What does an accelerometer measure? The obvious answer is acceleration, but that's not really true. An accelerometer actually measures normal force or restoring force which we equate to acceleration using the formula, F=ma. This article will explain the fundamental operating principles of accelerometers and investigate the capabilities and drawbacks of accelerometers in certain applications.
What Internet of Things projects are Stanford students developing? Stanford ME220 "Introduction to Sensors" is an introduction to the variety of sensors that are used in engineering practice. Students in this class get a comprehensive overview of common practices with sensors and learn the direction in which sensor technologies are heading.
Engage your students in engineering practices and classic force and motion and energy concepts in a fun and unique way. With a PocketLab attached to a Hot Wheels car and a track full of magnets, you'll be able to collect data on position, velocity, acceleration, and energy as your car zips up an over hills and around loops. Turn your students into theme park engineers and have them design "roller coaster" tracks, iterate on car designs for races, or teach basic concepts on position and velocity. This activity is sure to help engage your students in a meaningful way.
Carts constructed with the LEGO® Simple & Powered Machines Set are great for studying motion kinematics, as the resultant motion is fairly smooth, resulting in less noisy data. While you can use the range finder and PocketLab app, it has been found by the author that using Voyager and the VelocityLab app is less noisy as well. The problem that one immediately confronts when considering this approach, however, is that both the small wheels and the large wheels in the LEGO® set are too small for attaching Voyager.
This lesson combines LEGO®’s capability for building powered machines having gears with PocketLab Voyager’s ability to make detailed measurements of the resulting motion. This lesson uses parts from LEGO®’s Simple & Powered Machines Set.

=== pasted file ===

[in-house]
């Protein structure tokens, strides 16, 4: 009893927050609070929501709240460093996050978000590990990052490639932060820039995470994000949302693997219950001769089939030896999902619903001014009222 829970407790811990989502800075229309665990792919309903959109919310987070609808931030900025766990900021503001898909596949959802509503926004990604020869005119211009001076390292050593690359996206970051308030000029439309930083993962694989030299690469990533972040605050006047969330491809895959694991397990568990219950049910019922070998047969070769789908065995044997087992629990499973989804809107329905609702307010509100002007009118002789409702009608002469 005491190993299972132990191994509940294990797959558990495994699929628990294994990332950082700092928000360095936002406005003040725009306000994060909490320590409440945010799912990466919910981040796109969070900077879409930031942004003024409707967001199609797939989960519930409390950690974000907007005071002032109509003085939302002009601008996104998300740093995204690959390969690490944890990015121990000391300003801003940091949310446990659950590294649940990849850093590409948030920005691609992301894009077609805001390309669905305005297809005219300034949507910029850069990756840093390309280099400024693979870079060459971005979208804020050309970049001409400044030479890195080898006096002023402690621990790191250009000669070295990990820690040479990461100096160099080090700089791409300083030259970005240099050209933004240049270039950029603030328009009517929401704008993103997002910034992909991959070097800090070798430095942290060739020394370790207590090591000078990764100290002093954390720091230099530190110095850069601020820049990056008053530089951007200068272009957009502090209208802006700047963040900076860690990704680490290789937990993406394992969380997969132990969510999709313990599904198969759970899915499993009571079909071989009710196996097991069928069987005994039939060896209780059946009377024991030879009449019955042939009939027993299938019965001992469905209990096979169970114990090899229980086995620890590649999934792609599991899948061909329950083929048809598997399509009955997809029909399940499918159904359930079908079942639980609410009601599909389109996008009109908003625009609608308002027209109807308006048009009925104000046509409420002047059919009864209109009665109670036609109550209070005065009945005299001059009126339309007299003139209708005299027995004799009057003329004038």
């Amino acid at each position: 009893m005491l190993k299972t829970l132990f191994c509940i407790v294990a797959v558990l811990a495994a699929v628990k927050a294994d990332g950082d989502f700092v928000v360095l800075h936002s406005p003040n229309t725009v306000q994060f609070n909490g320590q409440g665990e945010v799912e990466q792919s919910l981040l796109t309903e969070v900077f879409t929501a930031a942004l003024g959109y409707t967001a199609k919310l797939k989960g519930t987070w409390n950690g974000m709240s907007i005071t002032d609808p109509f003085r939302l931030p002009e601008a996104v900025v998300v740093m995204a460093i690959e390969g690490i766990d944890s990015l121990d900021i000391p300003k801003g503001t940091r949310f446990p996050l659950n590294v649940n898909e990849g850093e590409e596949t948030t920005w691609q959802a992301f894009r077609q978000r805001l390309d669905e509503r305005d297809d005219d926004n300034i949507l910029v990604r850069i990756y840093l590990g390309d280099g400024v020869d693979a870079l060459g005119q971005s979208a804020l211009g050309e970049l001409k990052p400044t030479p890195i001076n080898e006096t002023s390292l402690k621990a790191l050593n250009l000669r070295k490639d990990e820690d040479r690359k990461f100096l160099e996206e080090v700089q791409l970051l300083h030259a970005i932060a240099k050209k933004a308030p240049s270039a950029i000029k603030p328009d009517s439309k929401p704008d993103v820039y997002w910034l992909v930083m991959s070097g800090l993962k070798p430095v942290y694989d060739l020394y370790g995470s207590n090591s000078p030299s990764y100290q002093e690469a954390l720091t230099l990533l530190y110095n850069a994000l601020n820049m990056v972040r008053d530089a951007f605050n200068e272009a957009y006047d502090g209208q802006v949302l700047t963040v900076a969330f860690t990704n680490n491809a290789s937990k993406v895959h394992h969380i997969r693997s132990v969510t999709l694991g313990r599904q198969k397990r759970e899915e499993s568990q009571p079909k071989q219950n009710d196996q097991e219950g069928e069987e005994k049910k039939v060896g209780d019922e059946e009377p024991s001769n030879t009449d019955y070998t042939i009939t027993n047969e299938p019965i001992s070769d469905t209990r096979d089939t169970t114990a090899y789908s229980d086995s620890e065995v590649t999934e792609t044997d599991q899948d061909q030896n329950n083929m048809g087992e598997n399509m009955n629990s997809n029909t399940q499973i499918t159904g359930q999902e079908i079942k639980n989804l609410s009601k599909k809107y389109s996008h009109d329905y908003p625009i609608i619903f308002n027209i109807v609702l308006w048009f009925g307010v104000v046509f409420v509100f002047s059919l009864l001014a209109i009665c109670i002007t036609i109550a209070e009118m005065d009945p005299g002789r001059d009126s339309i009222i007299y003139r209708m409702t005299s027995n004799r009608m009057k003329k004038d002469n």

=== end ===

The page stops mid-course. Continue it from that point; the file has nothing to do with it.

A novel activity that demonstrates one of the effects of a microgravity environment. In this exercise, the structure of a flame is filmed while simultaneously plotting the acceleration of the system as it is released and experiences freefall. The apparatus is low-cost, possibly using only scrap materials found in the classroom. A PocketLab One is paired with a smartphone and used to collect the data. Conceptually, the exercise is straightforward, though considering noise in the data, limits of the system, and chemistry applications could easily enrich the content.
PocketLab sensors can measure the pressure in a fluid line easily, by putting the PocketLab into a plastic wash bottle. (For protection, put the sensor in a ziplock bag with a paper towel.) The wash bottle nozzle inserts easily into 1/4" ID tubing, and can be used as a pressure tap to measure fluid pressure in two different T junctions.
A thermoelectric generator (TEG) is a device that converts temperature differences directly into electrical energy. In the past several years, there has been a great deal of research in the use of TEGs to recover electrical energy from waste heat produced in a variety of systems. As a result of this research, the study of thermoelectric generators in physics and engineering curricula is well worth including in NGSS-based coursework.
The physics of the sounds produced by music boxes is definitely worth studying in curricula based upon NGSS (Next Generation Science Standards). The prongs of a metal music box comb and an oscillating meter stick that overhangs a table are both examples of cantilevers--long projecting beams that are supported only at one end. Other common examples include many suspension bridges, beams that support balconies on high rises, diving boards, airplane wings, and flagpoles mounted to the side of a building.